Marc Staal fighting for spot on roster

Marc Staal talks to the media at the World Junior hockey camp at Father David Bauer in Calgary...

Marc Staal talks to the media at the World Junior hockey camp at Father David Bauer in Calgary Monday, December 11, 2006. (SUN/Kevin Udahl)

MIKE BELL -- Calgary Sun

, Last Updated: 8:38 AM ET

Marc Staal doesn't hesitate, not for a second.

When push comes to shove comes to blows, the 19-year-old defenceman -- attending Team Canada's world junior selection camp this week at Father David Bauer -- is positive he'd come out the winner in a Staal family battle royale.

"I'm the only guy in the family who's actually fought," said Staal, the second eldest of the Thunder Bay hockey clan, which has already produced NHLers Eric, 22, of the Carolina Hurricanes and Pittsburgh Penguin rookie Jordan, 18, as well as Jared, 16, who plays with Marc on the OHL's Sudbury Wolves.

"Oh, no, Jordan's got one fight but that was more like a wrestling match."

Soon enough, all four brothers will likely get the opportunity to face off against one another on the biggest professional hockey stage in the world, with Marc having been drafted 12th overall by the New York Rangers in the 2005 Entry Draft and Jared likely to make it to the bigs when he's eligible in two years.

It's no surprise, really, the quartet, who honed their skills on an old-school backyard rink on the family sod farm, have drawn comparisons to the most notable NHL genetic factory, the Sutter clan of Viking, Alta.

It's also no surprise with the Staal name comes certain expectations, especially with Eric setting the bar so high. The second overall draft pick in 2003 notched 100 points and hoisted the Stanley Cup in his sophomore year with the 'Canes.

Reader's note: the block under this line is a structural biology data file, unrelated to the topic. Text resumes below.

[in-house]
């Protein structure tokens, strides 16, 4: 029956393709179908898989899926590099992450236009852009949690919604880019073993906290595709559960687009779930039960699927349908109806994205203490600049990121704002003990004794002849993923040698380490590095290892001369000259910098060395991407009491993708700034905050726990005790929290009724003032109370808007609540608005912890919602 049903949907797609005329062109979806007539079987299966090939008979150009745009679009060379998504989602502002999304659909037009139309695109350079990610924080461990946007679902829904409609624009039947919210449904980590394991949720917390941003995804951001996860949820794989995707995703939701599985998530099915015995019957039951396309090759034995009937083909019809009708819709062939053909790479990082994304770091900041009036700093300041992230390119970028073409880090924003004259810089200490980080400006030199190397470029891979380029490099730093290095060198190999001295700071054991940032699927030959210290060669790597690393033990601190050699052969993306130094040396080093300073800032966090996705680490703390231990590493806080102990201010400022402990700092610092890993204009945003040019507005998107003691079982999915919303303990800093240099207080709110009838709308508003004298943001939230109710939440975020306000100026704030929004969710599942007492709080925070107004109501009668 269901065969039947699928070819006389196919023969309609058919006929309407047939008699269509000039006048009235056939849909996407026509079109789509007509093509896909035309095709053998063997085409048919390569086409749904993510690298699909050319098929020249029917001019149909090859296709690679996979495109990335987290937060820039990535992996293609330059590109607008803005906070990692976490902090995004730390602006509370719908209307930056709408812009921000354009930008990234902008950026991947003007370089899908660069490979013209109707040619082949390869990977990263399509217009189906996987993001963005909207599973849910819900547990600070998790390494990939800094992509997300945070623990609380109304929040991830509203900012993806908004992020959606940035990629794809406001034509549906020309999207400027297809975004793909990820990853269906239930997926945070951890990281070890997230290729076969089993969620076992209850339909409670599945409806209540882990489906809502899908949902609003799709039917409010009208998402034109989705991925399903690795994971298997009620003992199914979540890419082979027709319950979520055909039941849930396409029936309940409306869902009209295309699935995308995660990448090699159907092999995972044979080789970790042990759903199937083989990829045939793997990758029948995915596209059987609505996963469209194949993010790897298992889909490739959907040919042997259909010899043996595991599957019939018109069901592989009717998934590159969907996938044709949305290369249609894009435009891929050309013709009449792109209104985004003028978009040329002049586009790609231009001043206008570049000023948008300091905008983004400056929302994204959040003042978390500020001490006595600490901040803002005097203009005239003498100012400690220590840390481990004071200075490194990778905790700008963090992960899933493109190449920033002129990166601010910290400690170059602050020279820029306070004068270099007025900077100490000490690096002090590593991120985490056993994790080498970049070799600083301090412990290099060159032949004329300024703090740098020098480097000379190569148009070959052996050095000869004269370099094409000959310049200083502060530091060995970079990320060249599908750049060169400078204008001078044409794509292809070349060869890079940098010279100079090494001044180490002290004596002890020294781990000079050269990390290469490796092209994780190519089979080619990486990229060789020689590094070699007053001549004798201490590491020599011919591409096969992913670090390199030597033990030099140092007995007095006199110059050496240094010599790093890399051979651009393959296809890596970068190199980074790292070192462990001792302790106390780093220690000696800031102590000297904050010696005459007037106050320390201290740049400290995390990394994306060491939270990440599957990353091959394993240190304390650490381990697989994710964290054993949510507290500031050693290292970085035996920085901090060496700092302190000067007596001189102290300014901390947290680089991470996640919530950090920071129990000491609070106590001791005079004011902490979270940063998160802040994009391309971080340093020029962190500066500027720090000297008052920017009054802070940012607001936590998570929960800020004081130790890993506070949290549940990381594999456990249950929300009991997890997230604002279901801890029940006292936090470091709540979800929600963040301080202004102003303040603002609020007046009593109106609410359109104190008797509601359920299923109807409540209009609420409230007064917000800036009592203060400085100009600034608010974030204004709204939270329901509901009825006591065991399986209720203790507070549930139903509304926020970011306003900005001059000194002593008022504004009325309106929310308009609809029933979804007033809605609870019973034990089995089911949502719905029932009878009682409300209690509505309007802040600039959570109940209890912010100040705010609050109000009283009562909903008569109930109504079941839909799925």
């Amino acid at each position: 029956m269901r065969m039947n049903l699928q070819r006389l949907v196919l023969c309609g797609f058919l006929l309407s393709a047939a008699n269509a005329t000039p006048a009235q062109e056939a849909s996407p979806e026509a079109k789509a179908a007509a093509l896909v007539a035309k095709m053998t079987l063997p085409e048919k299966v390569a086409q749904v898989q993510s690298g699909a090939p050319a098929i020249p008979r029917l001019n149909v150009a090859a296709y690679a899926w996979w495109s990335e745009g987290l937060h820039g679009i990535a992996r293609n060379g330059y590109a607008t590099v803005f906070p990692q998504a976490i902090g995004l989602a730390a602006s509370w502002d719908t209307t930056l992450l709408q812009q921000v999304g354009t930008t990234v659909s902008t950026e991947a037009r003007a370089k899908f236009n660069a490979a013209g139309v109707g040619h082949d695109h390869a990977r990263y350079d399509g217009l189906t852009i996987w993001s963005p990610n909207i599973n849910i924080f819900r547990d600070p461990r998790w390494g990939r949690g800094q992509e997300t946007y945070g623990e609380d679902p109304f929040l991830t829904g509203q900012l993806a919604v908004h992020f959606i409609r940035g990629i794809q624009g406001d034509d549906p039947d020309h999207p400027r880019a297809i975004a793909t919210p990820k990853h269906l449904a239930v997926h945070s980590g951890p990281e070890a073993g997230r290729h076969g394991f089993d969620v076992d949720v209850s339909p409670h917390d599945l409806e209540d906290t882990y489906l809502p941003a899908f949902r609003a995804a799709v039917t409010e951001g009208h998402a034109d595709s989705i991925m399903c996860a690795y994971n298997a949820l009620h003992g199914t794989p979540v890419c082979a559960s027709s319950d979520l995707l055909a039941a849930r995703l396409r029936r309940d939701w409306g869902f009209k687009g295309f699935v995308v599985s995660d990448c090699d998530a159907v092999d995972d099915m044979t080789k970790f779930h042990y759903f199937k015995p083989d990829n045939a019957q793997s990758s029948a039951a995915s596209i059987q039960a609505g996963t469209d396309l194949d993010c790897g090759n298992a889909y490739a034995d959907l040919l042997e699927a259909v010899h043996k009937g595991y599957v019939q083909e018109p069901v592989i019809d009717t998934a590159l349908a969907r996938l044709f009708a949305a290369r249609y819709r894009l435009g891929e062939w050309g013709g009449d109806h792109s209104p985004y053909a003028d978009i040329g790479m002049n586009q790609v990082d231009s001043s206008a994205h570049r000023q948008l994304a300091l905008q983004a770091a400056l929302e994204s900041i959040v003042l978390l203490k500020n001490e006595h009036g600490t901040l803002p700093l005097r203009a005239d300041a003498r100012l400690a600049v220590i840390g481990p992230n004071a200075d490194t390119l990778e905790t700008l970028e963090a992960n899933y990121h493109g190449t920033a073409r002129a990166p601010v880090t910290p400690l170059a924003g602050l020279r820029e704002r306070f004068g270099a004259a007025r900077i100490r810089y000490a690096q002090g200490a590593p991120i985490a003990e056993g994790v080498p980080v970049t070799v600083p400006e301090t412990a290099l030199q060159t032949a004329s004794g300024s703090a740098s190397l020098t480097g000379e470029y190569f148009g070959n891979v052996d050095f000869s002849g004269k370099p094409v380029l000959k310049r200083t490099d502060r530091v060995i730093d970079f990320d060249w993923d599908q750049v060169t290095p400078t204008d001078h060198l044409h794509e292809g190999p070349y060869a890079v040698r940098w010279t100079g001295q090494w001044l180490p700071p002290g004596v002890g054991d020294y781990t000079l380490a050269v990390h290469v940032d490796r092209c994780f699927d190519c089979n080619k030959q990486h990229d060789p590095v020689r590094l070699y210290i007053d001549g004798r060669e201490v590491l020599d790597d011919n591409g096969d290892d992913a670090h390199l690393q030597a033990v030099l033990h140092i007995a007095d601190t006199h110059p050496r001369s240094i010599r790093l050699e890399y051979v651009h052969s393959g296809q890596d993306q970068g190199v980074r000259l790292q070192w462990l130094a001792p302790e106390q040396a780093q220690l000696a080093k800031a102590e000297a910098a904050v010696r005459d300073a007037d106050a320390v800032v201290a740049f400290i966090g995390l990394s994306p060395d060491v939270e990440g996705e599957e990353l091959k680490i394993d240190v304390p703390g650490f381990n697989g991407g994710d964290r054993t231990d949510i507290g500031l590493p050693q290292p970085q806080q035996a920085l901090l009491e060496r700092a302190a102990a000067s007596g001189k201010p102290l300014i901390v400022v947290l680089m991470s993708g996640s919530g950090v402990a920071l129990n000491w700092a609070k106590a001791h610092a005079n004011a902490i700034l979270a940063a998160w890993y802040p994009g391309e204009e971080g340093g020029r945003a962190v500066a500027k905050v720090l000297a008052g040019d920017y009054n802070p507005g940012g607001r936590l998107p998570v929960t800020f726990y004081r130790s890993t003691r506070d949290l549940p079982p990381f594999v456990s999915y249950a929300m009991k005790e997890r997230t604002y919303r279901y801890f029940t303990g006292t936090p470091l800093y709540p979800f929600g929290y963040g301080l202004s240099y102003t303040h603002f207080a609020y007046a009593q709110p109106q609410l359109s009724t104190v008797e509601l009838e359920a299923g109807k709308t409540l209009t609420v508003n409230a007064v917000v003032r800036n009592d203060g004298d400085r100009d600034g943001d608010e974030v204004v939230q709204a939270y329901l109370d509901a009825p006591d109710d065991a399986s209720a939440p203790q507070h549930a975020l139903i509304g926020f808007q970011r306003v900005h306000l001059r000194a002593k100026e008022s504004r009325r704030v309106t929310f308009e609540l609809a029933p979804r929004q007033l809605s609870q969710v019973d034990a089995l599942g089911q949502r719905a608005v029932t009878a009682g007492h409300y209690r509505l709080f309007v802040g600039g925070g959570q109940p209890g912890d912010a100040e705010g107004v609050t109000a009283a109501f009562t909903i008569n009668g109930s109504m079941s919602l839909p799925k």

"When Eric had his breakout year last year or even his first year in the NHL, they were already talking about me and Jordan, so right there there was pressure on us to keep it up and keep getting better to make the NHL," Marc said.

"But the last little while, it's been more fun than pressure with all of the media and all of the stuff we get to do. It's fun."

A year ago, as a member of the 2006 world junior team, Marc did his best to step out of his brother's considerable shadow. He and blueline partner Ryan Parent were called upon by coach Brent Sutter -- yes, one of those Sutters -- to shut down the top lines of the other tournament teams.

The result? A gold medal for the Canuck juniors and the naming of Staal as the tourney's best defenceman.

"The whole month, the whole team was playing well," said the 6-ft. 4-in., 205-pounder.

"And me and Parent were matched up against high-profile guys like (American Phil) Kessel and (Russia's Evgeni) Malkin and it just shone more light on us.

"We kept doing the same things we've always done, it's just more people notice because it's a big event."

Staal will get the attention again this year. Most people consider his spot already secured on the final roster, which will head to Sweden later this month.

For his part, the stay-at-home rearguard isn't taking anything for granted but does feel more relaxed attending his second camp.

"Just coming into the rink and knowing more players and knowing the staff, it's a little comfortable and a little less nerve-racking when you're out on the ice," he said, noting new Team Canada bench boss Craig Hartsburg has insinuated he's going to utilize his veterans in a leadership role.

This past off-season, Staal attended his second Rangers training camp, logging time in three exhibition games before being sent back to Sudbury to captain the team and finish his junior career.

While with the Rangers, he was sharing the ice with Jaromir Jagr and Brendan Shanahan and learning from two of the game's best.

"It was pretty amazing," Staal said. "In practice I was taking shots and it hit Shanahan a couple of times in the ankle. He wasn't too happy with me."

Well, if Staal wants to ensure his physical dominance over his brothers when they all face each other the NHL, we're certain Shanahan has a few lessons of his own he could impart.


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